There’s another button added inside the R8 that has nothing to do with the many gizmos tucked away in all corners of the cabin. Instead, it controls the flaps inside the Capristo exhaust. Flipped open, the pure magnificence that’s created inside an Audi 4.2-liter can be heard in its most unadulterated form still legal on streets. Closed shut, the muted exhaust makes the R8′s driver seem like a nun behind the wheel (presumably–we don’t have much experience with the subject.) Todd Henderson, Ai Design’s marketing director, tells us this is the first Capristo-equipped R8 in the country. From what we’ve heard of it, it won’t be the last–though Milltek certainly offers a fine alternative. For the Blackbird, the system is topped off with black ceramic-coated tips. This R8 won’t break the sound barrier three times over like its namesake, but should deliver enough of a boom to set of a car alarm or two.





As a whole, and with the exhaust corked, the Blackbird is as unassuming as an R8 can be; we’ll spare you the similes, but needless to say it still stands out. Like the exhaust tips, the brake hats and calipers are coated in black ceramic, while the 20-inch SDS AV-80 wheels are powder coated to match. The car’s U.S.-spec lights have also been replaced with more attractive European units. Ai Design’s final product would have Lockheed’s SR-71 team feeling envious, and the Bullrun participants apparently felt the same way–the Blackbird won “best-looking vehicle” at the 2008 event. The cleanliness of this creation is lost a bit in the bestickered form you see here, but even with the clutter it still looks amazing.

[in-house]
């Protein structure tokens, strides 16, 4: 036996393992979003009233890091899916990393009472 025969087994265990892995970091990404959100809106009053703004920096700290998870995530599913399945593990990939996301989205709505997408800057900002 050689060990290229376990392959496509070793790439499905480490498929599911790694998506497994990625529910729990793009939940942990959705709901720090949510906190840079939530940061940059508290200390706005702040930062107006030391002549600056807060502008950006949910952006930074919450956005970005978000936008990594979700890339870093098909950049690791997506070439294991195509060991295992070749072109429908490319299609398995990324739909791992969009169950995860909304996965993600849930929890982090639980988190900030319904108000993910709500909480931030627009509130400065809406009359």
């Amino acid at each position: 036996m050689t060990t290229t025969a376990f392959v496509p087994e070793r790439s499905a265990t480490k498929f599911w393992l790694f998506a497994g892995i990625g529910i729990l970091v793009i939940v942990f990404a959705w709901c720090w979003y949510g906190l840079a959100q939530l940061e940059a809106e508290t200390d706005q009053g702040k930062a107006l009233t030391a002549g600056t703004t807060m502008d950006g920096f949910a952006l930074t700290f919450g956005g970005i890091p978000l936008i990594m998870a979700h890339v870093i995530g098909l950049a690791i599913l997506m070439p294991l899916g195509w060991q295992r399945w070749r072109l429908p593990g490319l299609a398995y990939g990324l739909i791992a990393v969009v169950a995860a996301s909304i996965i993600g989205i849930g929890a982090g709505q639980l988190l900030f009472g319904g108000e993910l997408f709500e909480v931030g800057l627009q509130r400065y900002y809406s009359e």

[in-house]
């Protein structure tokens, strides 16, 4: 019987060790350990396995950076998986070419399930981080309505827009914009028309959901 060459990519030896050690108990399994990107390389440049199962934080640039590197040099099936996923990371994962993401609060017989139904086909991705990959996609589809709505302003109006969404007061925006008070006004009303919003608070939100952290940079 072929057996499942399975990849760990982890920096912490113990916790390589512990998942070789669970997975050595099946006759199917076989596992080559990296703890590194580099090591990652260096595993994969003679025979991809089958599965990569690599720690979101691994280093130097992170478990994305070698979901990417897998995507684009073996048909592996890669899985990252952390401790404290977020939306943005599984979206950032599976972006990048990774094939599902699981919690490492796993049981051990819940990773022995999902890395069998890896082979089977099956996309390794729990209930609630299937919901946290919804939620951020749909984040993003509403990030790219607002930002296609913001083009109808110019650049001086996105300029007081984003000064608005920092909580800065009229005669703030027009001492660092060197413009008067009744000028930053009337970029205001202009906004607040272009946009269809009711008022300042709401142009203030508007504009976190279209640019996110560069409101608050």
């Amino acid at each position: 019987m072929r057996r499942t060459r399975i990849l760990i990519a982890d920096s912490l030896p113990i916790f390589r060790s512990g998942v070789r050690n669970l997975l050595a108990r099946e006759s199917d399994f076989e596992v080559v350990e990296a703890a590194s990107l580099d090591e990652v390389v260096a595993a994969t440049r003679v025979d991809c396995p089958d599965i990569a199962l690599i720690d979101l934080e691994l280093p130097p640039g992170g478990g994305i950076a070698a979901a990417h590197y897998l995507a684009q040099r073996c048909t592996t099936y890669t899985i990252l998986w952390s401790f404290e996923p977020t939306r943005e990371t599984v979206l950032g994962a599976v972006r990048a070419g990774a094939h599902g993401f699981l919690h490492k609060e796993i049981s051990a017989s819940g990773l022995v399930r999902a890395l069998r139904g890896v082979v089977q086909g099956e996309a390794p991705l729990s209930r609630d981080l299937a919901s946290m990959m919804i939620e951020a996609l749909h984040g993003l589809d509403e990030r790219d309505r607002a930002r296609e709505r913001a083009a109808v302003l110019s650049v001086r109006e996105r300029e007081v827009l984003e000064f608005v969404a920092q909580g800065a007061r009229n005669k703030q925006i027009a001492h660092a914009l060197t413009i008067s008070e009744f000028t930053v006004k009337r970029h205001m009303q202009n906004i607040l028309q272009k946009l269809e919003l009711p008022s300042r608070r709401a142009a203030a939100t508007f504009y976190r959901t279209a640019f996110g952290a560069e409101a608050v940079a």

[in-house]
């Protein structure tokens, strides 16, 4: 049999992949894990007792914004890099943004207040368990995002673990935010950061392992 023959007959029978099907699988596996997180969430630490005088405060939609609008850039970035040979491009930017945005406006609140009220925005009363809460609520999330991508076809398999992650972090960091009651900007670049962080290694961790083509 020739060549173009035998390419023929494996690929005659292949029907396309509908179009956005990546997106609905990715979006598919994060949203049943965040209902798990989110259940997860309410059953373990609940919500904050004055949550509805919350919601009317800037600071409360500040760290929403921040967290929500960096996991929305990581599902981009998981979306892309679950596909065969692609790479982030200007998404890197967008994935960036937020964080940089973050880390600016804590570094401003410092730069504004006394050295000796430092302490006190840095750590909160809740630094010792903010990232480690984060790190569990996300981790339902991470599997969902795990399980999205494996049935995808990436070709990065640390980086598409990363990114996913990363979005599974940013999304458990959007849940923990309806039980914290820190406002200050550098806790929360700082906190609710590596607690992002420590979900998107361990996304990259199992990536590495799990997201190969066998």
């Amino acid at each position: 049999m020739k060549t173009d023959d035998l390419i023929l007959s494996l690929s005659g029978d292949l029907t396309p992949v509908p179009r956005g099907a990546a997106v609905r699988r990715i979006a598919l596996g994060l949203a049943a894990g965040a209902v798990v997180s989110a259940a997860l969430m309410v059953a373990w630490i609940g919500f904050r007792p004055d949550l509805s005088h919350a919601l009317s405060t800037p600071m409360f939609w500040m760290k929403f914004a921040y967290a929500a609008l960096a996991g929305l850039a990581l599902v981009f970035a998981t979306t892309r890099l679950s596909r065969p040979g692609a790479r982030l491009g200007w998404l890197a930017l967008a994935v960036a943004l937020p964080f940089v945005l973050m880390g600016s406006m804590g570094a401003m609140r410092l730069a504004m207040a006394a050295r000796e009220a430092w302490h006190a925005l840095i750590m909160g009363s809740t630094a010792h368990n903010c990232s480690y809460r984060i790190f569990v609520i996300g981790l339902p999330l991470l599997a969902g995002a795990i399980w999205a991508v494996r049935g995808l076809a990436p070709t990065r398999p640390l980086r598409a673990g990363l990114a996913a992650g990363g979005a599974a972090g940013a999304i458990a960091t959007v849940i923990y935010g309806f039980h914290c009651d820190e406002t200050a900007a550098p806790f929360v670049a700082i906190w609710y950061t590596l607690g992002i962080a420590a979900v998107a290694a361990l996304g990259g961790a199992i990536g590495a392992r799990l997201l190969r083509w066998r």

Then there’s the liquid-cooled infrasonic wave pulse generator that mounts to the grille but isn’t pictured here. We’ll tell you all about it, but we fear what its owner might do to us with it.



The Blackbird R8 has served its purpose well, completing the 2008 Bullrun by sprinting about 3700 miles in just five days. Impressive, unless you consider that the other Blackbird can fly coast-to-coast in 68 minutes and 17 seconds; how’s that for a humbling statistic? The R8′s owner might argue that Arizona state troopers slowed up his progress – the story goes the Blackbird R8 was leading the entire race before the owner’s co-driver was nabbed for triple digits and taken “downtown”. The delay knocked them out of contention. But hey, the SR-71 had to evade a pre-Glasnost super power.





With the Bullrun complete, the Blackbird R8 spends much of its time at the New York Motor Club, sitting in the parking lot, driving fast, and looking fantastic. According to a blog on that organization’s website, the car is currently for sale. Not because the owner is over it, but because he’s on the list for the upcoming R8 5.2 FSI. The car currently has 19,000 miles and a brand new clutch tucked inside the R-tronic gearbox. All the toys (other than the top secret pulse generator, which could possibly be seized by the military) come with it, at a price that’ll only be released to serious buyers who contact the owner directly.



What’s the guy got in store for his V-10 R8? We can’t say, but here’s one target for him to think about: if he’d like to claim a top speed record for a vehicle bearing the Blackbird name, he’ll need to make is Audi capable of 2243 mph.






MORE INFORMATION:

www.aidesign.com




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For more photos of the car in this story, click on the link to our gallery at the right.